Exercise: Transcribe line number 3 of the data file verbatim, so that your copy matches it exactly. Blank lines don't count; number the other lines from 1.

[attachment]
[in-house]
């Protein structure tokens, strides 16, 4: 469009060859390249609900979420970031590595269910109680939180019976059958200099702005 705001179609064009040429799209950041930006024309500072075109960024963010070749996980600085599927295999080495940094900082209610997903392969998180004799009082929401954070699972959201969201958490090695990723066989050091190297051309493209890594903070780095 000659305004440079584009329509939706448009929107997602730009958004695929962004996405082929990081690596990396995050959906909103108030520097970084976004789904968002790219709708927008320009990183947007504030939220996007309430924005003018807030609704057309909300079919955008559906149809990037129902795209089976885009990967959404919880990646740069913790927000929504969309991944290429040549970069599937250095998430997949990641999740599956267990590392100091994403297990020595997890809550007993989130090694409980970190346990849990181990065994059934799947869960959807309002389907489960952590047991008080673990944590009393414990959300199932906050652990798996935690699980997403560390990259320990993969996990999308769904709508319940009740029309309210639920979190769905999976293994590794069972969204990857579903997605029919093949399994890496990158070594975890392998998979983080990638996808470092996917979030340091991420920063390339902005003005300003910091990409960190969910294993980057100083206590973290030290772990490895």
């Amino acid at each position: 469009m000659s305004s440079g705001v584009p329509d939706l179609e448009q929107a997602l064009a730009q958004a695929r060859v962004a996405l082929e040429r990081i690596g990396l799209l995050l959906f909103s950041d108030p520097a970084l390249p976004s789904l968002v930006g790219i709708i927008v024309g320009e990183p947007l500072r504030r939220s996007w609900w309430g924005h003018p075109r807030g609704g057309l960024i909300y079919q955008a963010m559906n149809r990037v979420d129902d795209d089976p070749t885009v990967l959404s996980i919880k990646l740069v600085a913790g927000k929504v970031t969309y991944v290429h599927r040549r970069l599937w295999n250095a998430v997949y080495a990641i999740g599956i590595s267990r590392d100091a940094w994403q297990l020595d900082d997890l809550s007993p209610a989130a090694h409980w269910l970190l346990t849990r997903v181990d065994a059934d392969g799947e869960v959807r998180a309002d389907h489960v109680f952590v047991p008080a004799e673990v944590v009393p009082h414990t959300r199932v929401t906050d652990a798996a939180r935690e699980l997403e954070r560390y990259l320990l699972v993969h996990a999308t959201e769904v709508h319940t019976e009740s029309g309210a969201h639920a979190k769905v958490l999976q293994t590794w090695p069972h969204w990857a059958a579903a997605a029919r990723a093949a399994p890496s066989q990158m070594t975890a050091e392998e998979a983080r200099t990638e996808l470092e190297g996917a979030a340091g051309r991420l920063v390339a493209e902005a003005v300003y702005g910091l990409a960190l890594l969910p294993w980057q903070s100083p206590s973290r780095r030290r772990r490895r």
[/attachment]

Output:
């Amino acid at each position: 469009m000659s305004s440079g705001v584009p329509d939706l179609e448009q929107a997602l064009a730009q958004a695929r060859v962004a996405l082929e040429r990081i690596g990396l799209l995050l959906f909103s950041d108030p520097a970084l390249p976004s789904l968002v930006g790219i709708i927008v024309g320009e990183p947007l500072r504030r939220s996007w609900w309430g924005h003018p075109r807030g609704g057309l960024i909300y079919q955008a963010m559906n149809r990037v979420d129902d795209d089976p070749t885009v990967l959404s996980i919880k990646l740069v600085a913790g927000k929504v970031t969309y991944v290429h599927r040549r970069l599937w295999n250095a998430v997949y080495a990641i999740g599956i590595s267990r590392d100091a940094w994403q297990l020595d900082d997890l809550s007993p209610a989130a090694h409980w269910l970190l346990t849990r997903v181990d065994a059934d392969g799947e869960v959807r998180a309002d389907h489960v109680f952590v047991p008080a004799e673990v944590v009393p009082h414990t959300r199932v929401t906050d652990a798996a939180r935690e699980l997403e954070r560390y990259l320990l699972v993969h996990a999308t959201e769904v709508h319940t019976e009740s029309g309210a969201h639920a979190k769905v958490l999976q293994t590794w090695p069972h969204w990857a059958a579903a997605a029919r990723a093949a399994p890496s066989q990158m070594t975890a050091e392998e998979a983080r200099t990638e996808l470092e190297g996917a979030a340091g051309r991420l920063v390339a493209e902005a003005v300003y702005g910091l990409a960190l890594l969910p294993w980057q903070s100083p206590s973290r780095r030290r772990r490895r």